The Oxford Union’s decision to play host to BNP leader Nick Griffin and convicted Holocaust denier David Irving in a debate tonight on the issue of free speech has unsurprisingly generated much discussion, with former alumni such as Dr Julian Lewis, Conservative MP for New Forest East and a Shadow Minister for Defence, resigning his membership and other luminaries cancelling scheduled appearances.
Local Oxford MP and National Secular Society apologist-in-chief Evan Harris has supported the Union’s decision, and will attend tonight’s debate. Coming from an ethnic Jewish family, some might say that Harris is more qualified than most to give his opinion on whether individuals such as Griffin and Irving should be granted a platform to air their noxious views. I consider myself a liberal, and like Evan Harris I understand the need for temperance against unilaterally banning individuals or groups whose opinions are distasteful or even offensive to the majority. However I (not for the first time) disagree profoundly with Harris and the Union’s logic on this issue.
The Union Committee may of course claim that since its purpose is to stimulate debate over such issues as free speech, the event has been a success before the debate has even opened due to the publicity and national discussion generated by the decision. And if such student bodies were consistent in their rulings, this author would have to shrug his shoulders and (along with certain others in this debate) trot out the old Voltairean ideal that while we may despise what a person such as Griffin or Irving might say, we must defend their right to say it. Yet consistency is a virtue which such student bodies have often found difficult to master (I am thinking especially though not exclusively of the decision on the part of the NUS to ban all Israeli institutions, goods and services – naturally without consulting the student body they claim to represent – whilst refusing to make a similar ruling towards nations complicit in Islamo-terrorism, such as Iran or Syria).
Secondly, pseudo-liberal gestures such as those exhibited by the Oxford Union are easy coming from those who will not be forced to deal with the consequences of such “free speech”. Of all the assembled Dons and students gathered at tonight’s debate (which will no doubt be boosted by the notoriety/novelty afforded by the presence of two living Nazi sympathisers), how many will hail from – or return to – the wards of Barking, Dagenham and Redbridge, where the BNP and other far-right groups have slowly been gathering electoral momentum? While such high-minded ideals are fine for those who return will return to the middle-class insulation of Surrey, Devon and Islington, the proposition is a very different one for those facing the prospect of a BNP-led council group in north east London.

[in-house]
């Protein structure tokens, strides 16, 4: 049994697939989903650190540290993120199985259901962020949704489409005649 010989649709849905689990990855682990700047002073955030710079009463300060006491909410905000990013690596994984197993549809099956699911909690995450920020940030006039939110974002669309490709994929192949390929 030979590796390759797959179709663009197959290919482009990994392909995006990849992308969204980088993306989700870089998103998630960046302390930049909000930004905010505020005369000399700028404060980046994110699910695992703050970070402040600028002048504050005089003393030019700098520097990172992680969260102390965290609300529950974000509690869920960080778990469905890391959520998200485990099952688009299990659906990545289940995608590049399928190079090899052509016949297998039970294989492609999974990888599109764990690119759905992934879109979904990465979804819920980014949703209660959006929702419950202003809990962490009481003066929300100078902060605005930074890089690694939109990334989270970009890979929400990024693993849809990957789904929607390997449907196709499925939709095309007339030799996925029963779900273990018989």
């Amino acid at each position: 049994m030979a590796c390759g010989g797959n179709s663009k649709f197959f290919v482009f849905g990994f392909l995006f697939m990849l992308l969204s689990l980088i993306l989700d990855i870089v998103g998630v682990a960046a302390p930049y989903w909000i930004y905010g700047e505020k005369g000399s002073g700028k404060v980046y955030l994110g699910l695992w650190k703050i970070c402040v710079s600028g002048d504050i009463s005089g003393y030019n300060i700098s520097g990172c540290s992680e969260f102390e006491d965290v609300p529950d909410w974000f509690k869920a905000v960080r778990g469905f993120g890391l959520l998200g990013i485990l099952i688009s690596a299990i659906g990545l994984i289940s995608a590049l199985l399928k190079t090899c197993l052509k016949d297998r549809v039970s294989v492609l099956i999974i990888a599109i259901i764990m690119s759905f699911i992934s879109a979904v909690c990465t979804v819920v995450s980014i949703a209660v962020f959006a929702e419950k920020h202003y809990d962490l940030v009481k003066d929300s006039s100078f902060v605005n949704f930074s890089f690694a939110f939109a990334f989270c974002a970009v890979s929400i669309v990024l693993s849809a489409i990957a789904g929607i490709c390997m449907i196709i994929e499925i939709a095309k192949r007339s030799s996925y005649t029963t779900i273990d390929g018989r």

For this reason, the Oxford Union’s decision will hardly displace the image in the minds of many who consider Oxbridge students as arrogant, pompous and out-of-touch with the lives of the other 99% of the population. Not for the first time, I am reminded of Tony Blair’s famous reluctance to hire or promote any person who supposedly cut their political teeth in student politics - a position which based on today's evidence, I am inclined to endorse.
Finally, as Peter Tatchell (someone who knows a thing or two about freedom of speech) has pointed out, both Griffin and Irving have the same rights of free speech as the rest of us – they can espouse whatever view they choose in any public meeting or article which they care to proffer, provided that this does not equate to incitement of a hate-crime. The Oxford Union in contrast has gone out of its way to promote both individuals to a prestigious platform from which to air their views, with all the associated coverage which will undoubtedly fuel their profile and, correspondingly, their agendas. As Tatchell neatly summarises, “not offering hate-mongers a platform is not the same as banning them. Hundreds of topical public speakers and first-rate debaters never get invited to address the Oxford Union. They are not being censored”.
In summary, I accuse the students who have rewarded the bigotry of Griffin and Irving not only of the worst kind of arrogance, but of deep-rooted cowardice. When they have stepped out from behind their pseudo-liberal pomposity and stood toe-to-toe against the threat of real fascists (and by which I don’t just mean the possibility of Nestle products being sold by the local Student Union tuck shop) then they can preach on the virtues of libertarianism. Until then, the likelihood is that they will be viewed by the descendants of Holocaust victims as identical to the scabbish Nazi colloborators of the 1940s in all aspects bar perceived necessity.
As I have mentioned, my instincts toward liberalism are to allow free speech, but free speech does not mean that we are therefore encouraged to promote or support those who preach a dogma of hate. By all means lets be liberal in this and other instances, and demonstrate qualities such as tolerance and free speech which individuals such as Griffin and Irving would restrict. But please, let’s have a grown-up liberalism here as opposed to the self-indulgent arrogance which the Oxford Union have peddled in this instance.